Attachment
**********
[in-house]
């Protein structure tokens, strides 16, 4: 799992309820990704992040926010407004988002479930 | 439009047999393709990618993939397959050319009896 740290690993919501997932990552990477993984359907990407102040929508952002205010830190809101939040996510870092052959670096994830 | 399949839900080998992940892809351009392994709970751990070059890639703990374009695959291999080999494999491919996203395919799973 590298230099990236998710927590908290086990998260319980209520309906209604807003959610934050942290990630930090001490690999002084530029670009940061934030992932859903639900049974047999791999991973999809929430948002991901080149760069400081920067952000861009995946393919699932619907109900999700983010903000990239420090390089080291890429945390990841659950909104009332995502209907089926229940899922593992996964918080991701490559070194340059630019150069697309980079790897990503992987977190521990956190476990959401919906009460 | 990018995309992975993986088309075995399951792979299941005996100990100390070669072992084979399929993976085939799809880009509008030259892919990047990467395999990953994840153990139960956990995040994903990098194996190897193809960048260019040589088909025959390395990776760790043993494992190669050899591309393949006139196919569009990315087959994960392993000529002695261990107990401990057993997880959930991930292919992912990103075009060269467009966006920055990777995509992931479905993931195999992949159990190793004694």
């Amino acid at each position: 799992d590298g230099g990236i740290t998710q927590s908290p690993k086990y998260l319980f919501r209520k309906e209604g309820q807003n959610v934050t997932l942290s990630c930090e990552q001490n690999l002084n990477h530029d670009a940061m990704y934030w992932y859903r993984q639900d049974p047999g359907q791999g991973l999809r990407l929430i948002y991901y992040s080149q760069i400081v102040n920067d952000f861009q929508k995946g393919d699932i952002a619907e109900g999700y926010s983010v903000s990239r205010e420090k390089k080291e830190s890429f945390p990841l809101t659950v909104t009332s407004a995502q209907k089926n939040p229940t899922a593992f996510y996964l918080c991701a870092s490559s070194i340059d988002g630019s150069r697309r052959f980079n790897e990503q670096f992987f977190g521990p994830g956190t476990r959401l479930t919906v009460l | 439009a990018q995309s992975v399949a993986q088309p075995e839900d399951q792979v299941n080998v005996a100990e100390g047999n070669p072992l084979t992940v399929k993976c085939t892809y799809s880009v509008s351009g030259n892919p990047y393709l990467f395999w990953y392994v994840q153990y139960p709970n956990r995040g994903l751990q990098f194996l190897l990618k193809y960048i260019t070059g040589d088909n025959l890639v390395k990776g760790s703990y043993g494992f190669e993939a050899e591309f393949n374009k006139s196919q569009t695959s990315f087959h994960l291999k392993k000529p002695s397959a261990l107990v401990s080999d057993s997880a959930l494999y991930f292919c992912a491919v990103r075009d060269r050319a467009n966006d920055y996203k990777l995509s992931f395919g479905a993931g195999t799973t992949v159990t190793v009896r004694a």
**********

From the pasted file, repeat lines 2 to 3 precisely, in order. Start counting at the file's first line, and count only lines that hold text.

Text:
């Protein structure tokens, strides 16, 4: 799992309820990704992040926010407004988002479930 | 439009047999393709990618993939397959050319009896 740290690993919501997932990552990477993984359907990407102040929508952002205010830190809101939040996510870092052959670096994830 | 399949839900080998992940892809351009392994709970751990070059890639703990374009695959291999080999494999491919996203395919799973 590298230099990236998710927590908290086990998260319980209520309906209604807003959610934050942290990630930090001490690999002084530029670009940061934030992932859903639900049974047999791999991973999809929430948002991901080149760069400081920067952000861009995946393919699932619907109900999700983010903000990239420090390089080291890429945390990841659950909104009332995502209907089926229940899922593992996964918080991701490559070194340059630019150069697309980079790897990503992987977190521990956190476990959401919906009460 | 990018995309992975993986088309075995399951792979299941005996100990100390070669072992084979399929993976085939799809880009509008030259892919990047990467395999990953994840153990139960956990995040994903990098194996190897193809960048260019040589088909025959390395990776760790043993494992190669050899591309393949006139196919569009990315087959994960392993000529002695261990107990401990057993997880959930991930292919992912990103075009060269467009966006920055990777995509992931479905993931195999992949159990190793004694």
């Amino acid at each position: 799992d590298g230099g990236i740290t998710q927590s908290p690993k086990y998260l319980f919501r209520k309906e209604g309820q807003n959610v934050t997932l942290s990630c930090e990552q001490n690999l002084n990477h530029d670009a940061m990704y934030w992932y859903r993984q639900d049974p047999g359907q791999g991973l999809r990407l929430i948002y991901y992040s080149q760069i400081v102040n920067d952000f861009q929508k995946g393919d699932i952002a619907e109900g999700y926010s983010v903000s990239r205010e420090k390089k080291e830190s890429f945390p990841l809101t659950v909104t009332s407004a995502q209907k089926n939040p229940t899922a593992f996510y996964l918080c991701a870092s490559s070194i340059d988002g630019s150069r697309r052959f980079n790897e990503q670096f992987f977190g521990p994830g956190t476990r959401l479930t919906v009460l | 439009a990018q995309s992975v399949a993986q088309p075995e839900d399951q792979v299941n080998v005996a100990e100390g047999n070669p072992l084979t992940v399929k993976c085939t892809y799809s880009v509008s351009g030259n892919p990047y393709l990467f395999w990953y392994v994840q153990y139960p709970n956990r995040g994903l751990q990098f194996l190897l990618k193809y960048i260019t070059g040589d088909n025959l890639v390395k990776g760790s703990y043993g494992f190669e993939a050899e591309f393949n374009k006139s196919q569009t695959s990315f087959h994960l291999k392993k000529p002695s397959a261990l107990v401990s080999d057993s997880a959930l494999y991930f292919c992912a491919v990103r075009d060269r050319a467009n966006d920055y996203k990777l995509s992931f395919g479905a993931g195999t799973t992949v159990t190793v009896r004694a």